Prop. 19 Explained: Who’s Winning, Losing or Just Plain Confused About the Property Tax Overhaul
California’s Prop. 19 narrowly passed at the ballot box in November 2020 and took effect in spring 2021, reshaping today’s property tax laws. It gives breaks to older homeowners while increasing taxes on certain inherited and gifted family properties.
Property owners have had more than a year to take Prop. 19 for a spin. What’s the verdict?
Well, the way we see it, Prop. 19 has earned fans who are saving thousands on property taxes and haters who are paying thousands more and pushing for a repeal. But mostly, Prop. 19 still lives in obscurity.
As Abio Properties co-founder and broker Cameron Platt recently told the San Francisco Chronicle, many homeowners are just learning about Prop. 19’s potential effect on their home sales and property transfers.
If you fall into the “Prop. 19, what’s that?” camp, you’re in the right place. Let’s get you caught up because what you don’t know could cost you.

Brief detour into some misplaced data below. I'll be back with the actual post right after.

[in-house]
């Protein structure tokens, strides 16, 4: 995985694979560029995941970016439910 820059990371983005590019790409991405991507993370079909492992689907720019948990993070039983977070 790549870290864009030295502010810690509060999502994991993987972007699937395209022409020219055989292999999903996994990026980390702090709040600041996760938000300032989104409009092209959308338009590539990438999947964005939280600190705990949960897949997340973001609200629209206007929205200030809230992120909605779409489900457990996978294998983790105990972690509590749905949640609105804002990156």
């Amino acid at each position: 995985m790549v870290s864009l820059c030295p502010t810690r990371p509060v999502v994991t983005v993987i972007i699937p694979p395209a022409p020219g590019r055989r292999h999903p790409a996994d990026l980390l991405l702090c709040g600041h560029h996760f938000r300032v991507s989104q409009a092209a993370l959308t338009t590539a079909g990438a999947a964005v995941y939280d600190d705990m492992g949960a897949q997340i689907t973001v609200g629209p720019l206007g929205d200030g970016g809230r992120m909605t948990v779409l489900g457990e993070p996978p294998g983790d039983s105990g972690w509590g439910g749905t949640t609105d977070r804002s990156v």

What is Prop. 19?
Prop. 19 is a constitutional amendment to California’s controversial Prop. 13 and was backed by the California Association of Realtors (CAR). The legislation does two things:
- Prop. 19 allows home sellers who are aged 55+ or severely disabled or lost their home in a natural disaster to sell their residence and buy a new one anywhere in California without, in many cases, experiencing increased property taxes. The law was partly designed to nudge empty-nesters out of the longtime family homes they’ve been reluctant to sell because they feared having to pay higher property taxes on their next residence (thanks, skyrocketing real estate values). With California suffering a severe housing shortage, proponents hope Prop. 19’s “tax basis transfer” provision will encourage Baby Boomers to sell, thus increasing the inventory of homes for younger families to purchase.